Women in Omani society

Since Sultan Qaboos came to power in 1970 women’s status in the Sultanate has been transformed. Diana Darke tells us how it has changed.

Written by Bradt Travel Guides


Since Sultan Qaboos came to power in 1970 women’s status in the sultanate has been transformed. They now enjoy fair treatment and, broadly, equal opportunities in education and in the workplace. They increasingly take up careers in teaching, medicine and banking and can become members of the parliamentary body, and occupy full cabinet ministerial government positions. Sultan Qaboos’s philosophy is made clear from the following speech: ‘Many years ago I said that if the energy, capability and enthusiasm of women were excluded from a country’s active life, then that country would be depriving itself of 50% of its genius. I have taken very good care that this should not happen to Oman, and I look forward to the further progress of women in my country with the greatest pleasure and confi dence.’ The sultan has forbidden the full face veil for women in public offi ce; it is individual choice on other occasions. That said, there is still a traditional element in Omani society who believe that the changes are greater than should be allowed.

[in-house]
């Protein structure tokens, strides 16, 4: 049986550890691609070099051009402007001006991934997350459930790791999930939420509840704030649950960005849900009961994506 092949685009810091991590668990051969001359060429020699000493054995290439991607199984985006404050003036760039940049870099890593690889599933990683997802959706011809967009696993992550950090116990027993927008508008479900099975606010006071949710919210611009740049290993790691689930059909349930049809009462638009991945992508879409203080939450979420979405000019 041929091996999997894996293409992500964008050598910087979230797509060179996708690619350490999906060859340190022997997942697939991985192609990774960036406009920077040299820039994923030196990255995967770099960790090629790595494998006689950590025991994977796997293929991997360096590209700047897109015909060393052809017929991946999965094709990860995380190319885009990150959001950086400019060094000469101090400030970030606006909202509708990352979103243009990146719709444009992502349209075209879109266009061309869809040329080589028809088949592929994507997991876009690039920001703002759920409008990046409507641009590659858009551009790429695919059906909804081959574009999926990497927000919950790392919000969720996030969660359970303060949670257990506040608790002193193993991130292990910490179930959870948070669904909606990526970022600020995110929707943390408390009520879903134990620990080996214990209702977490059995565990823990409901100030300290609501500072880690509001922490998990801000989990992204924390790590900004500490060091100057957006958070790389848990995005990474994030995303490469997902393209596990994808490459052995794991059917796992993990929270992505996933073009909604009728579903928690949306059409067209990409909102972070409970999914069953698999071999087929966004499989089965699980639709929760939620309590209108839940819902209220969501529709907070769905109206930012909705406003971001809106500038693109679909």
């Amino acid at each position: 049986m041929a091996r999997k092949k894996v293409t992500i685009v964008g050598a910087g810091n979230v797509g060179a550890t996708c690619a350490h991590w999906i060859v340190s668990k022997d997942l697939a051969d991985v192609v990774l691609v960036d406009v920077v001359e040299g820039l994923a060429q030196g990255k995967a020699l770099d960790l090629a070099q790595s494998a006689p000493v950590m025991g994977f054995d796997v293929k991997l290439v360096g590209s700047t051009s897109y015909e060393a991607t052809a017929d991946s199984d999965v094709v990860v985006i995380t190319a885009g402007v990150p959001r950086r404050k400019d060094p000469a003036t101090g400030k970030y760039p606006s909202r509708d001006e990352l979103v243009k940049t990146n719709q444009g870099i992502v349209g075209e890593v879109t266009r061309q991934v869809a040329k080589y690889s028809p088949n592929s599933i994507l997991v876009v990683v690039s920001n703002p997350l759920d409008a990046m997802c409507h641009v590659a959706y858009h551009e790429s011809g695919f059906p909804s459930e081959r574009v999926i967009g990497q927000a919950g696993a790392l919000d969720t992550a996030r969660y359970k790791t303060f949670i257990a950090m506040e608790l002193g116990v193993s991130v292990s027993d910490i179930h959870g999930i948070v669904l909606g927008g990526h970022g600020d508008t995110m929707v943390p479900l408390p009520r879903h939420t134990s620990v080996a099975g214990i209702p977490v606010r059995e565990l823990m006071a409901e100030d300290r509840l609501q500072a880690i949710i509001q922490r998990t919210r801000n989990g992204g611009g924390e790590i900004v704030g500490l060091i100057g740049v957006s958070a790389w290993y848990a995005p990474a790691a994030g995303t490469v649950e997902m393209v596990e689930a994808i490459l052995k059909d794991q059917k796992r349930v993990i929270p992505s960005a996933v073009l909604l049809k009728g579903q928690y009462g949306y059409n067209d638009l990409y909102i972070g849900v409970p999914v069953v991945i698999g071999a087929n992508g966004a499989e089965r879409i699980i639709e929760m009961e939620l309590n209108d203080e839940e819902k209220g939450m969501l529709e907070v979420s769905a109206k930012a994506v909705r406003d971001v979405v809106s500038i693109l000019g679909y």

Bedouin woman, Nizwa, Oman by Tony WalshA Bedouin woman wearing an Omani burka mask at Nizwa’s suq © Tony Walsh

Shari’a law also means women cannot marry without the consent of their male guardian, sons inherit twice as much as daughters, and the testimony of a woman is worth half that of a man. Undeterred, the sultan continues to champion women’s rights and has established a new body with the aim of reforming education in Oman.

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